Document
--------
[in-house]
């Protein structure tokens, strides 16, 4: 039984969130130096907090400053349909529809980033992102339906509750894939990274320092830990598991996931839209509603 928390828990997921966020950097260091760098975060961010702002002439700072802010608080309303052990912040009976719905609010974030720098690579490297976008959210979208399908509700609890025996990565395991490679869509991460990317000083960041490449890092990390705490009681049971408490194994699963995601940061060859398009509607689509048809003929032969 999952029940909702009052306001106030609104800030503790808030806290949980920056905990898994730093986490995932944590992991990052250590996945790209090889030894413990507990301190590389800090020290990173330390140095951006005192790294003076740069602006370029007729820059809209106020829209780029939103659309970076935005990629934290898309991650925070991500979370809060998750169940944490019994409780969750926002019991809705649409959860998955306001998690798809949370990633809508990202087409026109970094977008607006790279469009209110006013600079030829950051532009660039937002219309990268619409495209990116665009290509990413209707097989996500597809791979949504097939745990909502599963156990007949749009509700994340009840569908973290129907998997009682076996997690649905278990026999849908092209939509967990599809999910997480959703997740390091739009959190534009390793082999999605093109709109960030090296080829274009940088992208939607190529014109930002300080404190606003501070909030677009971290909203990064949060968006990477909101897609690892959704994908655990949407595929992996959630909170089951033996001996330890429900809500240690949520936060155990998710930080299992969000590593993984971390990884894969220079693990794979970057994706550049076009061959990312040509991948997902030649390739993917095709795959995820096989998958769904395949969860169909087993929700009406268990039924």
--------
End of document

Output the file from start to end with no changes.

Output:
[in-house]
């Protein structure tokens, strides 16, 4: 039984969130130096907090400053349909529809980033992102339906509750894939990274320092830990598991996931839209509603 928390828990997921966020950097260091760098975060961010702002002439700072802010608080309303052990912040009976719905609010974030720098690579490297976008959210979208399908509700609890025996990565395991490679869509991460990317000083960041490449890092990390705490009681049971408490194994699963995601940061060859398009509607689509048809003929032969 999952029940909702009052306001106030609104800030503790808030806290949980920056905990898994730093986490995932944590992991990052250590996945790209090889030894413990507990301190590389800090020290990173330390140095951006005192790294003076740069602006370029007729820059809209106020829209780029939103659309970076935005990629934290898309991650925070991500979370809060998750169940944490019994409780969750926002019991809705649409959860998955306001998690798809949370990633809508990202087409026109970094977008607006790279469009209110006013600079030829950051532009660039937002219309990268619409495209990116665009290509990413209707097989996500597809791979949504097939745990909502599963156990007949749009509700994340009840569908973290129907998997009682076996997690649905278990026999849908092209939509967990599809999910997480959703997740390091739009959190534009390793082999999605093109709109960030090296080829274009940088992208939607190529014109930002300080404190606003501070909030677009971290909203990064949060968006990477909101897609690892959704994908655990949407595929992996959630909170089951033996001996330890429900809500240690949520936060155990998710930080299992969000590593993984971390990884894969220079693990794979970057994706550049076009061959990312040509991948997902030649390739993917095709795959995820096989998958769904395949969860169909087993929700009406268990039924």